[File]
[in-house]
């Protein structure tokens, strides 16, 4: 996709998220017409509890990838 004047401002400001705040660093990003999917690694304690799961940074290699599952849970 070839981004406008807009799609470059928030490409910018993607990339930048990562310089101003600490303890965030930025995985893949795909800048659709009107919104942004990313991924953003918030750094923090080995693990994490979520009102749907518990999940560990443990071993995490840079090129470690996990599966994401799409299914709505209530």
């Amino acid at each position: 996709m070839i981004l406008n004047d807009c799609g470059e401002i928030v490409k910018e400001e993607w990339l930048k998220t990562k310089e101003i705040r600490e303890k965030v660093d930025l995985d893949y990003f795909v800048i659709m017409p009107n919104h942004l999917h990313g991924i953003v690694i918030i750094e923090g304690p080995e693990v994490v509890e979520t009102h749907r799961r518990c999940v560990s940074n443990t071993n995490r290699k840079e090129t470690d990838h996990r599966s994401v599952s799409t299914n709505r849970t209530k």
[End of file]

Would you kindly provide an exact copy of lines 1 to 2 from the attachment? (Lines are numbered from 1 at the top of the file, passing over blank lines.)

[in-house]
């Protein structure tokens, strides 16, 4: 996709998220017409509890990838 004047401002400001705040660093990003999917690694304690799961940074290699599952849970 070839981004406008807009799609470059928030490409910018993607990339930048990562310089101003600490303890965030930025995985893949795909800048659709009107919104942004990313991924953003918030750094923090080995693990994490979520009102749907518990999940560990443990071993995490840079090129470690996990599966994401799409299914709505209530």